Michelangelo Volpi, known generally as Mike, was for a long time the person most mentioned as successor to Cisco CEO John Chambers. Before leaving this year, the man named after an artist, spent 13 years at Cisco, including seven as the head of their mergers and acquisitions group. During that tenure, he was responsible for the first seventy acquisitions – many across the time zones of the world. He was also active in pushing the sale of Cisco’s networking equipment to many media power houses. Now, Mr. Volpi will be taking on a new challenge as the CEO of hugely funded, largely hyped, talent-agency-represented, IPTV company Joost.
In his new endeavor as CEO, Mr. Volpi’s will likely find some overlaps to his past experiences and a host of new challenges to resolve. His mergers and acquisitions background, for example, probably won’t be a large part of his early activities. Joost is focused more on partnerships (with media content providers and advertisers, and eventually hardware makers). Still, it’s probably the same business development skills used in sourcing the deals will be put to use at Joost.
Joost is aiming to provide a global Internet platform from the start. It’s not picking and choosing a narrow region and expanding bit by bit. It’s going all out. Joost already has offices in New York, Amsterdam and London. Content offerings on the site include programming as disparate as Bollywood created shows on one channel, soccer from Latin America on another, and those alongside American programming like MTV and Survivor. (Viacom, owner of MTV Networks, and CBS Corporation are both investors in Joost and programming from both companies will be available through Joost).
To help the globe-spanning effort, the London based company, has raised significant capital from investors around the world and even signed up to work with Los Angeles talent agency Creative Artists. Their goal is unequivocally, global reach. In that regard, Mr. Volpi’s background from Cisco will also be an asset. Michaelangelo will bring both global contacts and global experience.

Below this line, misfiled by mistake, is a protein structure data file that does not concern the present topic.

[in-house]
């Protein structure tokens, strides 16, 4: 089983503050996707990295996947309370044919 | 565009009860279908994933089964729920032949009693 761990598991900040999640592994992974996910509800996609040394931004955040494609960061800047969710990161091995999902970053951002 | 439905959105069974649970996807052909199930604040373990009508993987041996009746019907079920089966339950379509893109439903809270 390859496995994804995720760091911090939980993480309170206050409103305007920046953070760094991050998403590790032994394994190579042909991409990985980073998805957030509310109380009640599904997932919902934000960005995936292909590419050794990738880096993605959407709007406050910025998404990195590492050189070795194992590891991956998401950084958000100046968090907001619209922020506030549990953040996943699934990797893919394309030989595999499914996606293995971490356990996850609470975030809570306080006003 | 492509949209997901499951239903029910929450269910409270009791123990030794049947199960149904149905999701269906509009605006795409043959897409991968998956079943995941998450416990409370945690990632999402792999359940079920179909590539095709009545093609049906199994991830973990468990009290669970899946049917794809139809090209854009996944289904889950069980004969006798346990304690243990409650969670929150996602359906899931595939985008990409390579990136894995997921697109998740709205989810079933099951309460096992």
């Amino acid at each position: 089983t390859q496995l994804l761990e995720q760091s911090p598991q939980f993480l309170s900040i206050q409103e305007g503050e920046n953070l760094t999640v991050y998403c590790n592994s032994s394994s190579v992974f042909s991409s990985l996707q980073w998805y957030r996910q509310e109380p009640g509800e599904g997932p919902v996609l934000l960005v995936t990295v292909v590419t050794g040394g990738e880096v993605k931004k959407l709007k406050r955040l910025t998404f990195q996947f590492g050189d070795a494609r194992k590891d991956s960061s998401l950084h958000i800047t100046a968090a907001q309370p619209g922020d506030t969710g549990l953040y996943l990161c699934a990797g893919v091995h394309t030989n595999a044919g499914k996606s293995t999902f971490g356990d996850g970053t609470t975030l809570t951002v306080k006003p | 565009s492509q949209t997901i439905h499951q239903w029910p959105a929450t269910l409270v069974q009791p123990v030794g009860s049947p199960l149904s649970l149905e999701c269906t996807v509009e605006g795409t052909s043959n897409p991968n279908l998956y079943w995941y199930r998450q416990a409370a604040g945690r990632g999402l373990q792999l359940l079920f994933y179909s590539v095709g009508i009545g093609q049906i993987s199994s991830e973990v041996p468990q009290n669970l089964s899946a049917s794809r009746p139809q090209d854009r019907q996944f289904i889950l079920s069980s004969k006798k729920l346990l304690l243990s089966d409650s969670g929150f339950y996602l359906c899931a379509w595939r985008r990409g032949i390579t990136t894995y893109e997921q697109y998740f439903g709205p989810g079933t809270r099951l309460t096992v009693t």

Mr. Volpi’s background in hardware, and relationships inside Cisco (which owns set-top box maker Scientific Atlanta and the consumer networking brand Linksys) may also be a valuable contributor. That’s apparent when reading between the lines of some of Mr. Volpi’s recently published statements, notably the following: “Joost is a piece of software and it can reside on a variety of platforms. It could be on a television set-top box. Or potentially it could be embedded in a TV set with an Ethernet connection . . . The flexibility is really high.” Possible translation: Ethernet connection equals Linksys. Set-top box equals Scientific America.
One of the biggest questions hanging over Mr. Volpi’s involvement will be his relative inexperience in a consumer-facing media business. He will be tasked with finding a way to balance the interests and needs of what amounts to three different customer groups: i. Content Partners, the companies that provide the programming Joost will show. ii. Advertising Partners, the companies that will pay to get in front of Joost’s audience; and iii. Consumers, the ultimate end-users. Finding a balance that gives more than lip-service to the competing needs of all three groups without allowing a fractionalized, lower-quality user-experience will be hard. Not to mention marketing a free service for mass market use in such a competitive is going to be a unique challenge.
The team at Joost does have some experience with consumer marketing that will offset any weaknesses. Joost’s founders were previously responsible for creating peer-to-peer Internet telephony company Skype which was bought by eBay for around $2.6b. Prior to the acquisition, the team showed marketing prowess with Skype’s rapid growth around the world. And though not widely known, Mr. Volpi was involved in that process too. He filled a seat on Skype’s Board of Directors in 2004.
While Joost is still testing its technology, and the present offering has some quality and user-interface issues to work out over the next year, the addition of Mr. Volpi adds an exclamation mark to an already ambitious plan. Advertisers already love the idea of the kind of interactive advertising they can use with IPTV, and user’s, albeit early adopter types right now, seem to love the flexibility that is locked in the promise of successful IPTV delivery. Be interesting to see if Mr. Volpi and Joost can unlock that promise over the next year or two.